Just Like Television

“I’ll go first,” Buck instructed. “Then Chris, come in. Tyrone, you hang around outside near the door. Don’t cause no suspicion now. Got it?” Buck, from the drivers’ seat, stared at Tyrone in the rear view mirror.

Chris, from the passenger seat, waited for Tyrone’s answer. Tyrone nodded but without conviction.

Quiet and darkness set in inside the car as Buck settled the Blue Camaro onto the exit ramp of the freeway. They began their descent into the city.

Tyrone’s full stomach felt queasy. Buck had insisted they eat  on the way to the job. He stopped at Church’s Chicken® on Martin Luther King Boulevard, got a family box of greasy chicken, dinner rolls, corn on the cob, and ate it in the parking lot of the fast food restaurant. Tyrone ate a wing and couldn’t eat anymore. He had no appetite.

Buck devoured the drumsticks, breasts, two ears of corn, two dinner rolls, sucked down a 24 oz. strawberry soda, and belched a sinful, nasty, loud, vulgar belch then said, “Let’s do this.”

They rolled toward the western side of town.

Anticipation gripped Tyrone in the darkness of the back seat. His chest was tight, his throat dry. His 6’1” frame hardly fit into   the tight back seat of the sports car. He slumped and bent his head forward to find some comfort for his long legs.

Tyrone’s long legs had carried him to the 400-meter state finals in high school. “Little Horse,” they called him. He finished second, but no scholarship offers came his way. He had no money for further education.

I’ve been to this store many times before. The thought drifted across Tyrone’s brain. The car hit a bump in the worn road. The coldness of the blue steel in Tyrone’s pants touched his skin. This ride to the store was different. He knew it. He removed the gun from inside his pants and placed it on the seat, pointing it away from himself and toward Buck

Tyrone had tried to get his old high school buddy Goose to come along. He’d begged Goose, but Goose begged off. “Ain’t going to jail, Jack,” Goose responded.

Approaching the destination, Tyrone could see the blinking lights of the 7-11®. The city streets were naked, with the exception of an old, fat bag lady wobbling her way home from the bus stop and a day of scrubbing, cleaning, and caring for someone else’s home and children. She walked as though her feet hurt, and her next step would be her last. A step, a wobble; she would shift her weight then take another step, another wobble. Tyrone thought, Everyone has to make a living.

Buck had instructed that they all wear black windbreakers and a black cap just like he’d seen the bad guys do on CSI-NY, his favorite show. “Zip up,” Buck commanded.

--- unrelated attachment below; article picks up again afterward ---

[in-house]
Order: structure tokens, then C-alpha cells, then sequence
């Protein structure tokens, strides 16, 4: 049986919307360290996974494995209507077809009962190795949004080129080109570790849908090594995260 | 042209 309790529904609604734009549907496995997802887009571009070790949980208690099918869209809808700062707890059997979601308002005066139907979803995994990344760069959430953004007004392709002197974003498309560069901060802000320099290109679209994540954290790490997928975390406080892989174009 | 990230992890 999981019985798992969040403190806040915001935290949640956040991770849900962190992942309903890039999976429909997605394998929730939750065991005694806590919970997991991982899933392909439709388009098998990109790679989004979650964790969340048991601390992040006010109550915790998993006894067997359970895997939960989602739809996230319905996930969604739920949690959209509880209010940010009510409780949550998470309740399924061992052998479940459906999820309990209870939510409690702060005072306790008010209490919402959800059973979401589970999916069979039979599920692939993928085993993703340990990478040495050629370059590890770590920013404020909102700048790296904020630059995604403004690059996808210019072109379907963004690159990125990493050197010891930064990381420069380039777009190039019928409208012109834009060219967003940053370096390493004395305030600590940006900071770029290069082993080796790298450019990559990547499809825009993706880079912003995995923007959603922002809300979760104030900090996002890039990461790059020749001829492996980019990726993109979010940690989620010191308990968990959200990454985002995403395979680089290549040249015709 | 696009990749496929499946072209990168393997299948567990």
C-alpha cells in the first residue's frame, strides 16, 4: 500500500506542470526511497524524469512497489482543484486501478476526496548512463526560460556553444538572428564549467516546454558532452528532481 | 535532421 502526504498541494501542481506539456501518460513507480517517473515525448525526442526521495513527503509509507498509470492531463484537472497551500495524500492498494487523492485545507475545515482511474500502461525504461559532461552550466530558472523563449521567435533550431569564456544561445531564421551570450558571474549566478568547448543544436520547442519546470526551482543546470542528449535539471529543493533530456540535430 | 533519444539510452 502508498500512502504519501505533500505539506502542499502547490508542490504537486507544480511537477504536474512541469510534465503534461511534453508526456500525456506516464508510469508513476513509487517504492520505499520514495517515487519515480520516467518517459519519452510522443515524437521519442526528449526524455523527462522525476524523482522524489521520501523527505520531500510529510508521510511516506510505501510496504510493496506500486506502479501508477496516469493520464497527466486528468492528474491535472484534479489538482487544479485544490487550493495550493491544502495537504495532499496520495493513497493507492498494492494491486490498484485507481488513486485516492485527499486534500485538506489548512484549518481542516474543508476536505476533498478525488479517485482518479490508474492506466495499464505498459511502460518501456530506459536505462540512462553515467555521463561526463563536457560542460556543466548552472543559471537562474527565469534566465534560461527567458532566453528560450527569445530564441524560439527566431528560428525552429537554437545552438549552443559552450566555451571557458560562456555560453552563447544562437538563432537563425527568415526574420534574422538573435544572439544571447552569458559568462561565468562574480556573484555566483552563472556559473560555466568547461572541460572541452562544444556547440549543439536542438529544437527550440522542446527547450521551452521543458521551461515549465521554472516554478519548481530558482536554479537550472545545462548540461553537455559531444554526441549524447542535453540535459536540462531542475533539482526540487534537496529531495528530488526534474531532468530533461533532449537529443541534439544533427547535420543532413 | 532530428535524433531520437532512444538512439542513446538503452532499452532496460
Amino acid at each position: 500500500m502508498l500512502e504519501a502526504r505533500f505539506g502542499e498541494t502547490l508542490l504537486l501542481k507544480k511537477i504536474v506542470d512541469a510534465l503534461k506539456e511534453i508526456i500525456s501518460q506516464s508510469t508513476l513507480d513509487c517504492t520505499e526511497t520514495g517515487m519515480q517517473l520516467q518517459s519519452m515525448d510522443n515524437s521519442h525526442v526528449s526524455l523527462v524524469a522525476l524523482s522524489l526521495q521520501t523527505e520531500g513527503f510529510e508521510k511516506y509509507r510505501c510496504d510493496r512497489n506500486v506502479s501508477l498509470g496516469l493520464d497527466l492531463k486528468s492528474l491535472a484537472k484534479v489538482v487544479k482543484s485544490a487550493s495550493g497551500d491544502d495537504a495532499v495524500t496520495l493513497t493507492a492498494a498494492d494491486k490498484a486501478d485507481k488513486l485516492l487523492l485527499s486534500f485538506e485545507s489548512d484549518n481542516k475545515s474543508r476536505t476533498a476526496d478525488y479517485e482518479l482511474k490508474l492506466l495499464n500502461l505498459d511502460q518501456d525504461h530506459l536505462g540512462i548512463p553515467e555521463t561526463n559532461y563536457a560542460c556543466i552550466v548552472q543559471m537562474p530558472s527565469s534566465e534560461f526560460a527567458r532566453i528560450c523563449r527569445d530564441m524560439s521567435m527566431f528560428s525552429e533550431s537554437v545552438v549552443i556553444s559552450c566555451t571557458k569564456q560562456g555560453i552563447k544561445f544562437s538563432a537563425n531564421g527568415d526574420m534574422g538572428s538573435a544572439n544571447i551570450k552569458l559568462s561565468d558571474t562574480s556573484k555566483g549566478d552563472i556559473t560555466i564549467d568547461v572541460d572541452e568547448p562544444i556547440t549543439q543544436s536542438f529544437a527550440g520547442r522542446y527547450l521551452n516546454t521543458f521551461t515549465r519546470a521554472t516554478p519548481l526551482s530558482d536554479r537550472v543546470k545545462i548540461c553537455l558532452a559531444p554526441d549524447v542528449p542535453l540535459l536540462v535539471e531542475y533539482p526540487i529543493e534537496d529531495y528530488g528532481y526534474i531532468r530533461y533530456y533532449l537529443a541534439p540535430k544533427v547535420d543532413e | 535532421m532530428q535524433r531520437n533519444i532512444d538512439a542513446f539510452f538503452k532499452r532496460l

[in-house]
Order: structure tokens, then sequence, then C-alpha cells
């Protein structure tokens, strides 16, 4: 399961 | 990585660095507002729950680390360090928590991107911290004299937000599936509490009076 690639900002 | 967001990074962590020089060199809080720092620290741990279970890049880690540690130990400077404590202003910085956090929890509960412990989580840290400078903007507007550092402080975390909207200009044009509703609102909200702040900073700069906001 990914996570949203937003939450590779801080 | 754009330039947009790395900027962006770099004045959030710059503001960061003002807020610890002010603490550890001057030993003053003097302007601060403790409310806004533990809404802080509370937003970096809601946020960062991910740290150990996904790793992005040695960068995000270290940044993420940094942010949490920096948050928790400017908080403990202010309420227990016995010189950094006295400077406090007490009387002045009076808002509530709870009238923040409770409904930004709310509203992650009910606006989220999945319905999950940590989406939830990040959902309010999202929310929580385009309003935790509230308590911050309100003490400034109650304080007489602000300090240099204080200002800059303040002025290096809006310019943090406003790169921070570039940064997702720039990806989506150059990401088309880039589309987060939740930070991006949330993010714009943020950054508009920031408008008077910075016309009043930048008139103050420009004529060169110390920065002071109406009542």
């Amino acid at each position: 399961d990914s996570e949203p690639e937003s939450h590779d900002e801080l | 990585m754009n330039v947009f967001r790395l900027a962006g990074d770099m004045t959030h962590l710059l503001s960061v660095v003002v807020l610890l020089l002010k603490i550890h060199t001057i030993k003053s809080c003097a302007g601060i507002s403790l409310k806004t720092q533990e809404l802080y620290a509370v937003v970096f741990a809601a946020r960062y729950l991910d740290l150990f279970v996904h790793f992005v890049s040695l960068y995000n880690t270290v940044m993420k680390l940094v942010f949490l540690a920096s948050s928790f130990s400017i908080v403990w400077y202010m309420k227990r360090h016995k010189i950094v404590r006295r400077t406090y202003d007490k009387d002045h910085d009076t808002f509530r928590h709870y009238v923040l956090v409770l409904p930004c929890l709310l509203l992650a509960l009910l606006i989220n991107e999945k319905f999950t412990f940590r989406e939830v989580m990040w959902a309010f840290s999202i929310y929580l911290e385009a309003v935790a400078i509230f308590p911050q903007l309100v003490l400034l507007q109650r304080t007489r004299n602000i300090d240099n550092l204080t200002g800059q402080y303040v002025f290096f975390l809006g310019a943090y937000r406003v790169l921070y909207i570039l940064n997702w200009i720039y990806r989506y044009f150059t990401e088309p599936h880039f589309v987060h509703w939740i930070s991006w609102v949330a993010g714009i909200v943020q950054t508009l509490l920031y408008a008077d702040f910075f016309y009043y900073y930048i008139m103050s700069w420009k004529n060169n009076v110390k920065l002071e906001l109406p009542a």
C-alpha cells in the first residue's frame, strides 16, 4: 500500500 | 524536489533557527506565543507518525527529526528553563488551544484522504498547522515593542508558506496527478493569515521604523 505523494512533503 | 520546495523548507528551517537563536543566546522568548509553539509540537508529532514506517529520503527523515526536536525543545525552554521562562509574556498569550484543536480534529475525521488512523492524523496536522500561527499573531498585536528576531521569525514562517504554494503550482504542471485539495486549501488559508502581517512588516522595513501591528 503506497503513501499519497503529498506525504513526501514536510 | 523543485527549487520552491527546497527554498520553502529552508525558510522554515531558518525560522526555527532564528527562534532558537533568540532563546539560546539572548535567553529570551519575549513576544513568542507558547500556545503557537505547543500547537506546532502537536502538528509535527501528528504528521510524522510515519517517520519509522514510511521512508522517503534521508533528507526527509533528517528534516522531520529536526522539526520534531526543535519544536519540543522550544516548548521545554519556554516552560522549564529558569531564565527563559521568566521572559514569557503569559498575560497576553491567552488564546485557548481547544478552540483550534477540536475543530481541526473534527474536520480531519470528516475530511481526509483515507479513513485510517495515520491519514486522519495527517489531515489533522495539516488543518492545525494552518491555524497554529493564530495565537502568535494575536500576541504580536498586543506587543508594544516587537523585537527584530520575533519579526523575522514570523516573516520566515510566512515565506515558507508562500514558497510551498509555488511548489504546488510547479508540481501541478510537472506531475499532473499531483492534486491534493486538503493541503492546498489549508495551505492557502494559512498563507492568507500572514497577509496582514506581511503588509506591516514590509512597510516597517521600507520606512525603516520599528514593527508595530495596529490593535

Sweat beads gathered on Tyrone’s forehead. Even though it was a warm night, cold chills crept into his bones. Was this the dumbest thing he’d ever done? How could he get out of it? Was he scared of Buck? He was damn sure afraid of Chris. What about his family?

He’d married Pam two weeks ago. It felt good to marry the mama of his two-year-old son. He promised to get a job and help her with the bills. A good woman, Pam worked as a nurse. She was smart with money. She and Tyrone had dated since high school. She had gotten pregnant their senior year.

He thought of his son. Little Man, they called him. Tyrone had been so proud the day he was born. He’d held him so close, those first few days. He’d vowed to do right by his son. He tried. He drove cabs. He did day labor. He’d landed a career opportunity loading trucks with UPS®. Thirty days later, they fired Tyrone for a positive marijuana test. He hadn’t worked in a year. Desperate, he tried to make nice with his father long enough to get his rent covered. Daddy said, “No way. When I tried to help you, you didn’t want it.” His father had arranged a job for Tyrone in the steel plant where he’d worked for forty years, but Tyrone turned it down. “I ain’t working in no plant,” he emphatically told his father the last time they had talked.

Buck’s gruff voice interrupted Tyrone’s thoughts. “Get ready.” Buck, at nineteen, was a convicted felon and a violent veteran criminal. He slowed to make the right turn into the parking lot but then suddenly accelerated and passed his mark. No one said anything. Tyrone breathed a little easier. Both Tyrone and Chris had faith in Buck. Tyrone thought, Buck’s the man. He knows what he’s doing.

Buck circled the block, making sure there were no cops around. He came back and made his turn. The lot was vacant. The store was empty of customers. Chris reached over and killed the radio.

Buck pulled the Camaro next to the rectangular building with flashing neon lights. Only the old man was inside, just as Buck had figured and Tyrone had said. Tyrone hit the illuminating dial on the watch Pam had given him, 10:49. Buck turned, checked his piece of big, cold blue steel, and demanded, “Everybody be cool. It’ll be over in three minutes. Don’t be a fool.”

Buck opened the door, slid from under the wheel, and made his way around the car. He shoved the gun into the back of his pants just like criminals did on television. Chris followed. He shoved his gun down into the back of his pants, just like Buck. Tyrone lingered for a few precious seconds. He’d begun to sweat and beads of water trickled down his forehead, into his eyes. He thought about running. Just running. Maybe, running track again. When he was running track, it had been the happiest time of his life.

“Damn,” he murmured.

The night air was thick, the heat a forewarning of trouble. Water beaded up on Tyrone’s forehead and ran from under his arms. Like Buck and Chris, Tyrone tucked the gun into the back of his pants.

He started for the door about the time he figured Buck and Chris were inside. Tyrone was the lookout. He was afraid, afraid to go through with it and afraid to leave.